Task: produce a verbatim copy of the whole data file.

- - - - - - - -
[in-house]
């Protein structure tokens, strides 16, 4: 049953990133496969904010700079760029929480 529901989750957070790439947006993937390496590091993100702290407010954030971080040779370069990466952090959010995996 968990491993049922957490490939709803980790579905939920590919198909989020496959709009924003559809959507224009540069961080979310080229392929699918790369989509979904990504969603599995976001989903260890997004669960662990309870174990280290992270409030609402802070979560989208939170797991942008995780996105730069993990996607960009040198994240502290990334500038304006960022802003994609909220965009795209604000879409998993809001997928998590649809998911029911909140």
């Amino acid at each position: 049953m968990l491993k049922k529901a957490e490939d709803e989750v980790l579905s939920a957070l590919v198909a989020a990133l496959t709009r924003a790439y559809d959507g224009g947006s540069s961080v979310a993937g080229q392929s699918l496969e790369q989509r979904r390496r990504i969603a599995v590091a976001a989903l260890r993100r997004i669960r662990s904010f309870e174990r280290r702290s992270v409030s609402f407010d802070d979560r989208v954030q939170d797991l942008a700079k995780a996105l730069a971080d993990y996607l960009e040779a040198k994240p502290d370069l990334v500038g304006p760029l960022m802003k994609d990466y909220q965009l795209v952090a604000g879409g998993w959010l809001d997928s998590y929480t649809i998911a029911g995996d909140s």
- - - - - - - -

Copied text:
[in-house]
């Protein structure tokens, strides 16, 4: 049953990133496969904010700079760029929480 529901989750957070790439947006993937390496590091993100702290407010954030971080040779370069990466952090959010995996 968990491993049922957490490939709803980790579905939920590919198909989020496959709009924003559809959507224009540069961080979310080229392929699918790369989509979904990504969603599995976001989903260890997004669960662990309870174990280290992270409030609402802070979560989208939170797991942008995780996105730069993990996607960009040198994240502290990334500038304006960022802003994609909220965009795209604000879409998993809001997928998590649809998911029911909140």
């Amino acid at each position: 049953m968990l491993k049922k529901a957490e490939d709803e989750v980790l579905s939920a957070l590919v198909a989020a990133l496959t709009r924003a790439y559809d959507g224009g947006s540069s961080v979310a993937g080229q392929s699918l496969e790369q989509r979904r390496r990504i969603a599995v590091a976001a989903l260890r993100r997004i669960r662990s904010f309870e174990r280290r702290s992270v409030s609402f407010d802070d979560r989208v954030q939170d797991l942008a700079k995780a996105l730069a971080d993990y996607l960009e040779a040198k994240p502290d370069l990334v500038g304006p760029l960022m802003k994609d990466y909220q965009l795209v952090a604000g879409g998993w959010l809001d997928s998590y929480t649809i998911a029911g995996d909140s």